Andrew Sullivan's Response

More

Andrew Sullivan's response to Leon Wieseltier's criticism is here. I'm reading it carefully, and so I don't want to comment much at all now. I agree with Andrew that he's not anti-Semitic, as I've written. I also think that, for whatever reason, he doesn't recognize the severity of his language on Israel and Jewish matters over the past year. For instance, he doesn't seem to recognize the implications of his call for the U.S. to impose a military solution on Israel and have the American army forcibly dismantle settlements. In other words, he's opposed to military action against Iran, but he's for military action against Israel. Let me put it this way: This is not how a friend constructively criticizes Israel.

And he doesn't recognize, at least from what I've read so far, that his analysis of the Middle East crisis is consistently and rather wildly one-sided. For instance, he recently wrote, "Without a permanent cessation of such (settlement) activity, there's no way to get the two sides together. But Israel simply refuses to cooperate, as it has refused for two decades in its land-grab." I'm opposed to all settlements, just as Andrew is, but it is silly to argue that for two decades Israel has simply refused to cooperate. By the end of the Camp David talks, Israel was ready to cede roughly 90 percent of the West Bank to the Palestinians. By the Taba round, more than 95 percent. Recently, the former prime minister, Ehud Olmert, made -- as an opening gambit -- an offer of 97 percent of the West Bank, plus land swaps. These offers were rejected by Israel's Palestinian interlocutors. And of course, Israel unilaterally reversed its land-grab in Gaza by forcibly evacuating eight thousand settlers there in 2005 (and it evacuated four West Bank settlements at the same time). But these are facts you will no longer learn on Andrew's blog.  

Jump to comments
Presented by

Jeffrey Goldberg is a national correspondent for The Atlantic and a recipient of the National Magazine Award for Reporting. Author of the book Prisoners: A Story of Friendship and Terror, Goldberg also writes the magazine's advice column. More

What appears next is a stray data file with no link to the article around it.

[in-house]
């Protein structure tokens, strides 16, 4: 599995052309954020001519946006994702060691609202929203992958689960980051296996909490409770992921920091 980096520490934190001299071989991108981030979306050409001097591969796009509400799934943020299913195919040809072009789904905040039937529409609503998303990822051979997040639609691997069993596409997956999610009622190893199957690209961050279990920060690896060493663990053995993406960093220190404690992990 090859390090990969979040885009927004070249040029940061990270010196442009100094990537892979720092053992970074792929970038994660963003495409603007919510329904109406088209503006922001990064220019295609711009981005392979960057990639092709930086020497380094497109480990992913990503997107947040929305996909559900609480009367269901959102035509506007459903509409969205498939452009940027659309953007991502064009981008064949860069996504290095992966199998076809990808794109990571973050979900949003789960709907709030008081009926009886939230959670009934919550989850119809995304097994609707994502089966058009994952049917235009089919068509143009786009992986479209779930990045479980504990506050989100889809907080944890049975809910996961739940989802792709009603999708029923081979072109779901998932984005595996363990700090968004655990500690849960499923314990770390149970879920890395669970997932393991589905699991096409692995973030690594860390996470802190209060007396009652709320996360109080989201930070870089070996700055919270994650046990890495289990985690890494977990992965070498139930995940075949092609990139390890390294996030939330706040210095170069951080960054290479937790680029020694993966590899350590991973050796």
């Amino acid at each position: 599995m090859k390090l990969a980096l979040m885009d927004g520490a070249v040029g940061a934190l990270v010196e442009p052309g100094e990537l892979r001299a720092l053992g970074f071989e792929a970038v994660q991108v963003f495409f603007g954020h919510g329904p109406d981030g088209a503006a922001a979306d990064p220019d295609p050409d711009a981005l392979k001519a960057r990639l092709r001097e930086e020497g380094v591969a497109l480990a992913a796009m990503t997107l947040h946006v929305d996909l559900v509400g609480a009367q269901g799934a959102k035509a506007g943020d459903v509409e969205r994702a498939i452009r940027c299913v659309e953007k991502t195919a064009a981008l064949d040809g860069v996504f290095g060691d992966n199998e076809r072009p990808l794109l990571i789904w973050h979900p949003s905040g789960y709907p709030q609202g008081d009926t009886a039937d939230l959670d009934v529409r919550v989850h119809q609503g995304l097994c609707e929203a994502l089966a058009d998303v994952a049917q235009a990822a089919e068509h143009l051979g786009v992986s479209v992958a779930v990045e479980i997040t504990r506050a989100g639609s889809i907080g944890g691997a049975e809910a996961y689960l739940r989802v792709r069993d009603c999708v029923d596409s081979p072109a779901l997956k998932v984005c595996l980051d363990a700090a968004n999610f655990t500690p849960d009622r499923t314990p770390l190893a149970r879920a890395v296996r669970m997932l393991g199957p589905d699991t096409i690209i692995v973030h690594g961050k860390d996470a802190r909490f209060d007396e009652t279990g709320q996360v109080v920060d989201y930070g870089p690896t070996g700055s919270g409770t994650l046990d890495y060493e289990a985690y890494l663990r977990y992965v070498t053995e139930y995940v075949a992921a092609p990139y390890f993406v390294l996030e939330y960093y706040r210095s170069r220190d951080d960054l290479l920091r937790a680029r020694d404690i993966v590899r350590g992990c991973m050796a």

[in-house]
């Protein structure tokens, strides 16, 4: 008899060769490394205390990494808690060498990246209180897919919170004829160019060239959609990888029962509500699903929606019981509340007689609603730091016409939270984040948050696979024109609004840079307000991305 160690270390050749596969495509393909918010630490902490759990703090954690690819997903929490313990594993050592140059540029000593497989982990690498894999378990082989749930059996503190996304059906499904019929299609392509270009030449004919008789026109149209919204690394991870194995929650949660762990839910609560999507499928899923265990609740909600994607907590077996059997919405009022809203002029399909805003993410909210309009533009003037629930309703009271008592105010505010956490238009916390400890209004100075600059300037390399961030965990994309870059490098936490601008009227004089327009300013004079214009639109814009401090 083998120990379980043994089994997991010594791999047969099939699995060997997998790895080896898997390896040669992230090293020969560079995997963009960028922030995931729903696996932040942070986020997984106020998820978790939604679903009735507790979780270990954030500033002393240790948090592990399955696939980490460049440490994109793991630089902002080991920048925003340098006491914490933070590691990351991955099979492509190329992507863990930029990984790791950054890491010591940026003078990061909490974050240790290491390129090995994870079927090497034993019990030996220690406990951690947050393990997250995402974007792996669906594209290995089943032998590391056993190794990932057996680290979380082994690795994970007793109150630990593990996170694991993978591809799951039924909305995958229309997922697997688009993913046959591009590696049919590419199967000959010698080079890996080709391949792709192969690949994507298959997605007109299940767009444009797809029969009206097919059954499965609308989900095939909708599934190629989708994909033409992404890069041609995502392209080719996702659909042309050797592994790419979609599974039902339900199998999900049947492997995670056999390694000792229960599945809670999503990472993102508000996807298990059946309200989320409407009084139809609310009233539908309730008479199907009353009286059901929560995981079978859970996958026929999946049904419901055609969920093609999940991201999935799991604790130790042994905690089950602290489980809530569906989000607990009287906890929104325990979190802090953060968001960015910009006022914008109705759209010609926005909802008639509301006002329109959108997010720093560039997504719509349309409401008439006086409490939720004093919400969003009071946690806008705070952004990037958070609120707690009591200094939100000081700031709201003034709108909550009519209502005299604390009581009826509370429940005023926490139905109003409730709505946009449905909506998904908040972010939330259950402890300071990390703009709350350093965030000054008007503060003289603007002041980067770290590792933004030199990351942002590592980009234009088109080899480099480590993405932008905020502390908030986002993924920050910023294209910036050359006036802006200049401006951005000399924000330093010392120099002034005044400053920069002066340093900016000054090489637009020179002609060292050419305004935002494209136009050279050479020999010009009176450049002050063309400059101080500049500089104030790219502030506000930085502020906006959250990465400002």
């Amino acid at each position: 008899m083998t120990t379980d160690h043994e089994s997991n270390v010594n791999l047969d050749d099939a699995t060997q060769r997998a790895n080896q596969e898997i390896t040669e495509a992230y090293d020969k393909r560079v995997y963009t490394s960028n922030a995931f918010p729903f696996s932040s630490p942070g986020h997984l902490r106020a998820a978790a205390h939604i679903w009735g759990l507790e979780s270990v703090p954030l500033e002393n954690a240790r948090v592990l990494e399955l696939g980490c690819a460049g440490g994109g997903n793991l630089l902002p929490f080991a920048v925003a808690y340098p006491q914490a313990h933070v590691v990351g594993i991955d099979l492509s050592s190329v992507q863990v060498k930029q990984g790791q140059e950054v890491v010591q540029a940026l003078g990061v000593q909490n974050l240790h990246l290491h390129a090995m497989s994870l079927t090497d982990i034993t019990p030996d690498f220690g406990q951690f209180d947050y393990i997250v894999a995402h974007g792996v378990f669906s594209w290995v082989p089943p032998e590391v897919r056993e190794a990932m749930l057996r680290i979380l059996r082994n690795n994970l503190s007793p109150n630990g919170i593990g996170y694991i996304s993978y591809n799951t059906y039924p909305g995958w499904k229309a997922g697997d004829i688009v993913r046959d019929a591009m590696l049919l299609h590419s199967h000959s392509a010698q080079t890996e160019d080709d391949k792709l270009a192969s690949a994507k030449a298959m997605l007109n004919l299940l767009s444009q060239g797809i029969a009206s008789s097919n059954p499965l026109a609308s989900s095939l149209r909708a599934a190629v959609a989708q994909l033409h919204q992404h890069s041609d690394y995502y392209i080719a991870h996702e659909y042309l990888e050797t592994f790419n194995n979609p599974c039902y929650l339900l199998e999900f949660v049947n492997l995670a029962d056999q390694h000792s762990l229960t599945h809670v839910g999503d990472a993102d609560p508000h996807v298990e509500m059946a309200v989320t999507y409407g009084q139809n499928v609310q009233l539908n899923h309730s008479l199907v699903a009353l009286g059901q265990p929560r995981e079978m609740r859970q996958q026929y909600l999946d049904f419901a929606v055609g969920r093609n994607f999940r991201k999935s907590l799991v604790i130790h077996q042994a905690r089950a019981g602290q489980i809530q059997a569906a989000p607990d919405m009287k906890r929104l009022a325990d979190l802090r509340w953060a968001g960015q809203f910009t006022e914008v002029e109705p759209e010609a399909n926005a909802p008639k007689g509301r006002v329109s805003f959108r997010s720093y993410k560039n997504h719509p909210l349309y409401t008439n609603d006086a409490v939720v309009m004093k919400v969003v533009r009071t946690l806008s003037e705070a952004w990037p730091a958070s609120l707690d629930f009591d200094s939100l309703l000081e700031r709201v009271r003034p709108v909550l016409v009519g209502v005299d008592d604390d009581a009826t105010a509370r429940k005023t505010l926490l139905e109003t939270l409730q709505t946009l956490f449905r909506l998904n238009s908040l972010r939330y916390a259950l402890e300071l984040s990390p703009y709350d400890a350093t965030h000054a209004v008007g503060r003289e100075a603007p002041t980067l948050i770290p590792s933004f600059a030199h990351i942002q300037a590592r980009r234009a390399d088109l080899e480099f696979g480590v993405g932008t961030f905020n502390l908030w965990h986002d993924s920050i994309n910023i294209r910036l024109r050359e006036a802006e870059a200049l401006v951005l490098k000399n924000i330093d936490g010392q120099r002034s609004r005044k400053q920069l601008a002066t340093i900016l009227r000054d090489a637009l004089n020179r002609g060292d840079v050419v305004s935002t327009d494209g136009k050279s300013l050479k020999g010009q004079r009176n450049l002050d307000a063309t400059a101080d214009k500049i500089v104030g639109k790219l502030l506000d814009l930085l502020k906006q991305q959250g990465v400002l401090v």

Before joining The Atlantic in 2007, Goldberg was a Middle East correspondent, and the Washington correspondent, for The New Yorker. Previously, he served as a correspondent for The New York Times Magazine and New York magazine. He has also written for the Jewish Daily Forward, and was a columnist for The Jerusalem Post.

His book Prisoners was hailed as one of the best books of 2006 by the Los Angeles Times, The New York Times, The Washington Post, Slate, The Progressive, Washingtonian magazine, and Playboy. Goldberg rthe recipient of the 2003 National Magazine Award for Reporting for his coverage of Islamic terrorism. He is also the winner of the International Consortium of Investigative Journalists prize for best international investigative journalist; the Overseas Press Club award for best human-rights reporting; and the Abraham Cahan Prize in Journalism. He is also the recipient of 2005's Anti-Defamation League Daniel Pearl Prize.

In 2001, Goldberg was appointed the Syrkin Fellow in Letters of the Jerusalem Foundation, and in 2002 he became a public-policy scholar at the Woodrow Wilson International Center for Scholars in Washington, D.C.

Get Today's Top Stories in Your Inbox (preview)

Adventures in Legal Weed

Colorado is now well into its first year as the first state to legalize recreational marijuana. How's it going? James Hamblin visits Aspen.


Elsewhere on the web

Join the Discussion

After you comment, click Post. If you’re not already logged in you will be asked to log in or register. blog comments powered by Disqus

Video

Adventures in Legal Weed

Colorado is now well into its first year as the first state to legalize recreational marijuana. How's it going? James Hamblin visits Aspen.

Video

What Makes a Story Great?

What makes a story great? The storytellers behind House of CardsThis American LifeThe Moth, and more reflect on the creative process.

Video

Tracing Sriracha's Origin to Thailand

Ever wonder how the wildly popular hot sauce got its name? It all started in Si Racha.

Video

Where Confiscated Wildlife Ends Up

A government facility outside of Denver houses more than a million products of the illegal wildlife trade, from tigers and bears to bald eagles.

Video

Is Wine Healthy?

James Hamblin prepares to impress his date with knowledge about the health benefits of wine.

Video

The World's Largest Balloon Festival

Nine days, more than 700 balloons, and a whole lot of hot air

Writers

Up
Down

More in Global

From This Author

Just In